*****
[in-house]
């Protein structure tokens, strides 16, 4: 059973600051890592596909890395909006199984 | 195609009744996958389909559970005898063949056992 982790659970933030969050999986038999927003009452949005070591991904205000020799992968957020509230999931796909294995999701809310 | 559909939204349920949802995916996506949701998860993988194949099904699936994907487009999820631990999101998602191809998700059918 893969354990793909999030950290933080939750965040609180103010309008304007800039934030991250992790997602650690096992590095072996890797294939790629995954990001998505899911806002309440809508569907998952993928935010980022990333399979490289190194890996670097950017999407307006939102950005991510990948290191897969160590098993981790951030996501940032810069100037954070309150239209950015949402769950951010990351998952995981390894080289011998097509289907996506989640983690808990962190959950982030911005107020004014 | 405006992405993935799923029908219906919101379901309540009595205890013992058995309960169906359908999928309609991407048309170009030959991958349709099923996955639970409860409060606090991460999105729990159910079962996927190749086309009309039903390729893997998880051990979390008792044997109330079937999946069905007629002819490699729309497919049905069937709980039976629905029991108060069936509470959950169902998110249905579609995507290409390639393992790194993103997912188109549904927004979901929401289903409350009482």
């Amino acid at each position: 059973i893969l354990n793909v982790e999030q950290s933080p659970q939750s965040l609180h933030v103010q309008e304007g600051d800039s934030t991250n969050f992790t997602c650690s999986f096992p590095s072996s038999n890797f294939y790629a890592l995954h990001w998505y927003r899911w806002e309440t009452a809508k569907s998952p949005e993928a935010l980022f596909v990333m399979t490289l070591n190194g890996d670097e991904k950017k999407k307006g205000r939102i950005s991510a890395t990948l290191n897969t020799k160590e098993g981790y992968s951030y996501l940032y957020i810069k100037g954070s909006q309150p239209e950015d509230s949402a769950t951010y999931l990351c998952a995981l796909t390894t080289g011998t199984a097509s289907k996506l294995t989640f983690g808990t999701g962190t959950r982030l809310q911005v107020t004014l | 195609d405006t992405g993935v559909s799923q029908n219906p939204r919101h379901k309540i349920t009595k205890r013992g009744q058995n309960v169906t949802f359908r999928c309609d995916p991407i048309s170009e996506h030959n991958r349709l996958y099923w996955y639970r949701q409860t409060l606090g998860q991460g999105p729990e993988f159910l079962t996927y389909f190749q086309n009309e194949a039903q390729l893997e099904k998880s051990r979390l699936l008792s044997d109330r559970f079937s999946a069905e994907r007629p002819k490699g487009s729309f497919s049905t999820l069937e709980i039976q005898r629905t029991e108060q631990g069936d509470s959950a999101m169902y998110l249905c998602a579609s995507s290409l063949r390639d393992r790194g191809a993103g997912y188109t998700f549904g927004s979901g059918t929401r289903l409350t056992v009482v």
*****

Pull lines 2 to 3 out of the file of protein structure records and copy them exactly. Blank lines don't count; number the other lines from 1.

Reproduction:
């Protein structure tokens, strides 16, 4: 059973600051890592596909890395909006199984 | 195609009744996958389909559970005898063949056992 982790659970933030969050999986038999927003009452949005070591991904205000020799992968957020509230999931796909294995999701809310 | 559909939204349920949802995916996506949701998860993988194949099904699936994907487009999820631990999101998602191809998700059918 893969354990793909999030950290933080939750965040609180103010309008304007800039934030991250992790997602650690096992590095072996890797294939790629995954990001998505899911806002309440809508569907998952993928935010980022990333399979490289190194890996670097950017999407307006939102950005991510990948290191897969160590098993981790951030996501940032810069100037954070309150239209950015949402769950951010990351998952995981390894080289011998097509289907996506989640983690808990962190959950982030911005107020004014 | 405006992405993935799923029908219906919101379901309540009595205890013992058995309960169906359908999928309609991407048309170009030959991958349709099923996955639970409860409060606090991460999105729990159910079962996927190749086309009309039903390729893997998880051990979390008792044997109330079937999946069905007629002819490699729309497919049905069937709980039976629905029991108060069936509470959950169902998110249905579609995507290409390639393992790194993103997912188109549904927004979901929401289903409350009482």
């Amino acid at each position: 059973i893969l354990n793909v982790e999030q950290s933080p659970q939750s965040l609180h933030v103010q309008e304007g600051d800039s934030t991250n969050f992790t997602c650690s999986f096992p590095s072996s038999n890797f294939y790629a890592l995954h990001w998505y927003r899911w806002e309440t009452a809508k569907s998952p949005e993928a935010l980022f596909v990333m399979t490289l070591n190194g890996d670097e991904k950017k999407k307006g205000r939102i950005s991510a890395t990948l290191n897969t020799k160590e098993g981790y992968s951030y996501l940032y957020i810069k100037g954070s909006q309150p239209e950015d509230s949402a769950t951010y999931l990351c998952a995981l796909t390894t080289g011998t199984a097509s289907k996506l294995t989640f983690g808990t999701g962190t959950r982030l809310q911005v107020t004014l | 195609d405006t992405g993935v559909s799923q029908n219906p939204r919101h379901k309540i349920t009595k205890r013992g009744q058995n309960v169906t949802f359908r999928c309609d995916p991407i048309s170009e996506h030959n991958r349709l996958y099923w996955y639970r949701q409860t409060l606090g998860q991460g999105p729990e993988f159910l079962t996927y389909f190749q086309n009309e194949a039903q390729l893997e099904k998880s051990r979390l699936l008792s044997d109330r559970f079937s999946a069905e994907r007629p002819k490699g487009s729309f497919s049905t999820l069937e709980i039976q005898r629905t029991e108060q631990g069936d509470s959950a999101m169902y998110l249905c998602a579609s995507s290409l063949r390639d393992r790194g191809a993103g997912y188109t998700f549904g927004s979901g059918t929401r289903l409350t056992v009482v």